What Is Supervised Learning (What Is Machine Learning | Machine Learning Basics)


Artificial Intelligence, Machine Learning – these words lately have been used synonymously – but should they be? In this third video in our artificial intelligence series and as for the purpose of this machine learning series, I’ll seek to answer that question, so sit back, relax, and join me on an exploration into the field of machine learning! To answer the question posed at the start of this video, we first need to acquire an understanding of what machine learning is. Machine learning is an immense topic, and many fields have adopted it and/or spawned from it, and this rate of adoption is only increasing. Some such fields include natural language processing, computer vision, computational biology and robotics – just a list a few. Now to define what machine learning is, let us first define, what learning is. As humans we have two primary modes of learning. 1) Declarative Knowledge, in other words, memorization, the accumulation of individual facts. And, 2) Imperative Knowledge, in other words, generalization, the ability to deduce new facts from old facts. As an extension of these two modes of learning, in the field of computing, machine learning then is any algorithm which can predict future results from past data. As quoted by Arthur Samuel, in 1959, a pioneer in computing who coined the term ‘machine learning’ and wrote a ‘self-learning’ program that played checkers, machine learning is, “a field of study that gives computers the ability to learn without being explicitly programmed”. Having algorithms that can infer new data from past data isn’t necessarily a new idea, in fact, large portions of the field of statistics are dedicated to this. One such algorithm in statistics is known as regression and has been around since the early 1800s. In regression, the goal is to mathematically measure the relationships between variables, model them with a line- of-best-fit and use that line to predict one another. Let’s view this with an example, say of the data of watch time and engagement, that being likes and comments, of some randomly sampled YouTube videos. Now, drawing a line through the data we can see a trend, where increasing watch time is correlated with increasing engagement. In terms of demonstrating deductive capability, given the watch time of a new video, using our line-of-best- fit we can predict the level of engagement for it and vice versa. While right now our model predicts other output variables through the use of regression, what about sorting types of data, known as classification problems. To view this, let’s now expand our example, along with tracking the watch time and engagement of select videos, we will also record if the video is recommended or not. In other words, we are trying to determine the value of the variables the YouTube algorithm uses to recommend videos. As you can see, our original data points have now been given labels, what is referred to as labeled data. Once data has been given labels, we can now proceed in classifying the output label of the data based on input variables. Similar as to the case of regression, we want to draw lines-of-best-fit to divide up our decision space, these lines define what is known as decision boundaries. From an eyeball perspective, let’s draw the boundaries at: if watch time is over 80% of the video duration and if 45% of the viewers of the video engage with it, then the video will be recommended, otherwise, it will not. Now let’s say we get a new video that we have to determine if was recommended. First, we measure its variables and plot in onto our decision space; this is referred to as unlabeled data. Based on our decision boundaries our model would predict the output label, in this case, the video is recommended. If we look closely at our now divided up data, we can see that 86 videos are correctly classified as not recommended and 87 as recommended. However, 14 videos were miss-classified as being recommended when they were not and 13 as not recommended when they were. This gives our model a predictive accuracy of 86.5%, calculated using the accuracy formula of the total number of correct model guesses, 173, divided up by all the data points, 200, or more specifically, the total of the true positives, 87, and true negatives, 86, divided by the total of all the true positives, true negatives, false positives, 14, and false negatives, 13. As viewable in this matrix, what is referred to as a confusion matrix used for determining the performance of machine learning models, a false positive is a result in which the model predicts an attribute is present, in this case recommendation, when in reality it is not. In contrast, a false negative is when the model predicts an attribute is absent when in reality it is actually there. Notice with our current classification model, there is no way to draw straight lines that would yield 100% accuracy. Move our decision boundary to the right requiring more engagement percentage and we miss-classify videos that are recommended to be not recommended, increasing the false negatives, and move it to require less engagement and we miss-classify videos that are not recommended to be recommended, increasing the false positives. At a high level and as we’ll see shortly, the job of machine learning algorithms is to maximize model accuracy. Now, this example we just went through is a type of machine learning algorithm referred to as decision trees. As a side note, this ‘tree-based’, in other words, conditional statement-based machine learning approach draws many parallels to expert systems, which we discussed in the previous video in this series. This is why expert systems were referred to as the first machine learning systems. Now, shifting our focus, there are many other types of algorithms that utilize a variety of approaches beyond just conditional statements to divide up a decision space, for instance, in the case of support vector machines. Now for the sake of time we obviously won’t cover all these different types of models in this video, but they are shown to satisfy curiosity and so you can learn more about them from other creators and resources. The key point to take away from all these models is that the lines don’t just have to be straight, in other words, linear, modeled by the formula of a line, y=mx + b. They can be quadratic, polynomial, exponential, etc. Now, our previous example utilized two variables to classify video data points, watch time and engagement. Now what happens if we are able to extract other properties of our video, thereby adding another variable to our model to classify the videos better, let’s say this variable is session time, the amount of time a user spends on the platform after watching your video. Well, our 2D lines now become 3D planes, dividing up our decision space into three dimensions. As in the case of our two variable classifier, these planes don’t just have to be straight either and can mould around the data points. As a side note, a truly useful classifier would be able to contend with many states of labelled data as well. In the case of our example we have 2 states, recommended or not recommended, but ideally, we would want more information, like if the video is recommended in a week, a month, etc. As you can see, with additional variables and output states we keep going to higher and higher dimensional spaces, and this is starting to get out of hand fast, literally. The only way to really model more complex real-world systems using these algorithms is through the use of powerful data center computers or GPUs, which excel at repetitive calculations. Imagine trying to visualize and do the mathematics by hand of a hyperplane going through a 1000-dimensional system. So, after walking through these simple examples and viewing various machine learning models, is machine learning just statistics rebranded? In a sense, yes; however, it goes much deeper than that. To get a better visualization of the relationships between various fields, I will illustrate them in this bubble diagram. The 3 primary fields in this diagram will be artificial intelligence, big data and data science. As a side note before continuing, data science is comprised and made up of many fields in it of itself such as mathematics, statistics, etc – with the primary goal to make sense of data, in other words, structuring data. For the sake of simplicity of our diagram, it is to be assumed that data science and statistics are considered one in the same. The intersection between big data, data science and artificial intelligence is where the majority of machine learning takes place, and, the intersection of data science and AI is where our examples took place. The examples we’ve gone through in this video are a subset of machine learning, what is referred to as supervised learning. Supervised learning is when we have the input and output to our data, in other words, labeled, structured data and we have to ‘train’ our models to maximize their predictive accuracy. Additionally, and as you can hopefully infer from our examples, supervised learning is then further subsectioned, comprised of 2 primary modes of learning models, regression and classification. Regression is for predicting continuous outputs, in other words, outputs that lie on the line- of-best-fit of the model, whether that line be straight, curved, etc. So, essentially, we are trying to map input variables to some continuous function. Classification on the other hand is for predicting discrete outputs, in other words, mapping input variables into discrete categories. To add to this, many classification models like those we saw earlier, implement regression algorithms as well. So, yes, supervised learning is essentially statistical mathematics for pattern recognition problems, rebranded as machine learning because they are applied in a way in which we iterate through them, in other words, train models to increase predictive accuracy. Now supervised learning isn’t the only subset of machine learning, in the next video in this series we will cover unsupervised learning and progressing forward, how deep learning ties into all of this. All in a quest to clear up the misconceptions between AI, machine learning and deep learning – and coming closer to answering the question posed at the start of this video! However, this doesn’t mean you have to wait to learn more! If you want to learn more about machine learning and I mean really learn how these algorithms work from supervised methodologies such as regression and classification, to unsupervised learning and more, then Brilliant.org is the place for you to go. For instance, in this course on machine learning, it covers all the concepts we went through in this video. My primary goal with this channel is to inspire and educate about the various technologies and innovations that are changing the world, but to do so on a higher-level requires going a step beyond these videos, and actually learning the mathematics and science beyond the concepts I discuss. Brilliant does this by making math and science learning exciting and cultivates curiosity by showing the interconnectedness between a variety of different topics! To support Singularity Prosperity and learn more about Brilliant, go to Brilliant.org/singularity Brilliant.org/singularity and sign up for free! Additionally, the first 200 people that go to that link will get 20% off their annual premium subscription! At this point the video has come to a conclusion, I’d like to thank you for taking the time to watch it! If you enjoyed it consider supporting me on Patreon to keep this channel growing, and if you have any topic suggestions please leave them in the comments below! Consider subscribing for more content and like my Facebook page for more bite-sized chunks of content. This has been Ankur, you’ve been watching Singularity Prosperity and I’ll see you again soon! [Music]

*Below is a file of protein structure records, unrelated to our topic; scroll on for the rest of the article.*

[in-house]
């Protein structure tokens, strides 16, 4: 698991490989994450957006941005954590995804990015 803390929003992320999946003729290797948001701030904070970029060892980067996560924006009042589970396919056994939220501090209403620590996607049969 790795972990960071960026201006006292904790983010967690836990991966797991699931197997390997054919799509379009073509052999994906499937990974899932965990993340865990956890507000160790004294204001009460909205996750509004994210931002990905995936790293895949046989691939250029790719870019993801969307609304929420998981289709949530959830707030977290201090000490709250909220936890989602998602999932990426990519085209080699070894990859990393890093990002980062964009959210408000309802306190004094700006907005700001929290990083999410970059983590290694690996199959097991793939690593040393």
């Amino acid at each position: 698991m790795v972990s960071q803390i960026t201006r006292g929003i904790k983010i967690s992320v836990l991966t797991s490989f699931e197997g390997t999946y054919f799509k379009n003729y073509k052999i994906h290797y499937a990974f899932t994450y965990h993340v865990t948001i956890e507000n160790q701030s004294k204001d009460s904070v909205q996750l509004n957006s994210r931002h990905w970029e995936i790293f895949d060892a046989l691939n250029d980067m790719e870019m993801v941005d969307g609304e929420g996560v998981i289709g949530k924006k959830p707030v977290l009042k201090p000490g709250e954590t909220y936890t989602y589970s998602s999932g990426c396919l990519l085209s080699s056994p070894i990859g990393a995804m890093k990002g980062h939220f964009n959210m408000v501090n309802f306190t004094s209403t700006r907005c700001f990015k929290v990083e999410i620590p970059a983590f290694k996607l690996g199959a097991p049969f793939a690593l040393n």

51 Replies to “What Is Supervised Learning (What Is Machine Learning | Machine Learning Basics)”

  1. Become a YouTube member for many exclusive perks from early previews, bonus content, shoutouts and more! https://www.youtube.com/c/singularityprosperity/join – AND – Join our Discord server for much better community discussions! https://discordapp.com/invite/HFUw8eM – ALSO – This video was made possible by Brilliant. Be one of the first 200 people to sign up with this link and get 20% off your premium subscription with Brilliant! https://brilliant.org/singularity

  2. This channel is so good, keep going with those really high quality videos and you will get the subscribers you deserve

  3. I was just thinking about your channel and how its one of the best on YouTube but you haven't posted anything in a while. Glad to see your back making new content.

  4. The best distinction to make between "human" learning and machine learning in practice is linear and exponential respectively. The former is characterised by classical and operant conditioning which invariably results in highly predictable behavioural patterns whereas the latter from a human perspective is quite the opposite, particularly beyond the technological "singularity.

  5. I am so very happy to see you continue these videos! Your channel is a fantastic source of very interesting and comprehensive information.

  6. Awesome, can't imagine how much time you've spent researching and creating the video itself. Great animations, keep up the work bro.

  7. Is it possible to use graphene or molybdenum disulfide or any other material to shrink the transistor to sub 1 nanometer?

  8. Really cool and informative video, but this effect (flickering) in your texts gets annoying over time

  9. the audio for this video is louder to the left ear, although it seems to be only your mic sound. the background music seems to be fine.
    please take note of that for the next video.
    otherwise great content as usual.

  10. Hey man. Great video! Just one thing. Given that these topics are difficult for most people, it might be nice to slow down your speech when explaining concepts. Thanks!